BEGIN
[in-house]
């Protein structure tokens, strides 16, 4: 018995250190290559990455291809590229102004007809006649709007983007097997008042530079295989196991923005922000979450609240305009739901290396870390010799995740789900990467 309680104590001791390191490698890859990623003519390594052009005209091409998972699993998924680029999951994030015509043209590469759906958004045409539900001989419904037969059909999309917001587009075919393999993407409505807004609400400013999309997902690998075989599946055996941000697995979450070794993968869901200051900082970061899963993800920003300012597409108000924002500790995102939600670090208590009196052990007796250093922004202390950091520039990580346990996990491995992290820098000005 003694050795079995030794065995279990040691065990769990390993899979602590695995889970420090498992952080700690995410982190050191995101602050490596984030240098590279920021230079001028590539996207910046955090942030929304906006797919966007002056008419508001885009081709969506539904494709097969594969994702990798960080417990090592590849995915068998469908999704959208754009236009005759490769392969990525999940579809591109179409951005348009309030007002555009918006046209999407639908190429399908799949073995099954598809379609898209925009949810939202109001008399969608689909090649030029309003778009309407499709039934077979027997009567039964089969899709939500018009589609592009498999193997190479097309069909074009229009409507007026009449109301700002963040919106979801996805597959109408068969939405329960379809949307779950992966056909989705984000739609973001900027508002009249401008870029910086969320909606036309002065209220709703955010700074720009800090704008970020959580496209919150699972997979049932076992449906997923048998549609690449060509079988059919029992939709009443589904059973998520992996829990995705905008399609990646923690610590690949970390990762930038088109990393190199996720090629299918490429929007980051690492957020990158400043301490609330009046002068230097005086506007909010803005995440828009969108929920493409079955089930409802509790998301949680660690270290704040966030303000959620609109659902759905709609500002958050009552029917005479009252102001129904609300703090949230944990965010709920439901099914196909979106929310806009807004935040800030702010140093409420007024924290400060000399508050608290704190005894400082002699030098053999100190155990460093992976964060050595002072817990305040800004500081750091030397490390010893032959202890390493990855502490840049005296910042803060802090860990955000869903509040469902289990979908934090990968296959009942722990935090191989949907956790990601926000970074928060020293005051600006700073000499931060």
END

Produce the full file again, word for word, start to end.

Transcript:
[in-house]
């Protein structure tokens, strides 16, 4: 018995250190290559990455291809590229102004007809006649709007983007097997008042530079295989196991923005922000979450609240305009739901290396870390010799995740789900990467 309680104590001791390191490698890859990623003519390594052009005209091409998972699993998924680029999951994030015509043209590469759906958004045409539900001989419904037969059909999309917001587009075919393999993407409505807004609400400013999309997902690998075989599946055996941000697995979450070794993968869901200051900082970061899963993800920003300012597409108000924002500790995102939600670090208590009196052990007796250093922004202390950091520039990580346990996990491995992290820098000005 003694050795079995030794065995279990040691065990769990390993899979602590695995889970420090498992952080700690995410982190050191995101602050490596984030240098590279920021230079001028590539996207910046955090942030929304906006797919966007002056008419508001885009081709969506539904494709097969594969994702990798960080417990090592590849995915068998469908999704959208754009236009005759490769392969990525999940579809591109179409951005348009309030007002555009918006046209999407639908190429399908799949073995099954598809379609898209925009949810939202109001008399969608689909090649030029309003778009309407499709039934077979027997009567039964089969899709939500018009589609592009498999193997190479097309069909074009229009409507007026009449109301700002963040919106979801996805597959109408068969939405329960379809949307779950992966056909989705984000739609973001900027508002009249401008870029910086969320909606036309002065209220709703955010700074720009800090704008970020959580496209919150699972997979049932076992449906997923048998549609690449060509079988059919029992939709009443589904059973998520992996829990995705905008399609990646923690610590690949970390990762930038088109990393190199996720090629299918490429929007980051690492957020990158400043301490609330009046002068230097005086506007909010803005995440828009969108929920493409079955089930409802509790998301949680660690270290704040966030303000959620609109659902759905709609500002958050009552029917005479009252102001129904609300703090949230944990965010709920439901099914196909979106929310806009807004935040800030702010140093409420007024924290400060000399508050608290704190005894400082002699030098053999100190155990460093992976964060050595002072817990305040800004500081750091030397490390010893032959202890390493990855502490840049005296910042803060802090860990955000869903509040469902289990979908934090990968296959009942722990935090191989949907956790990601926000970074928060020293005051600006700073000499931060």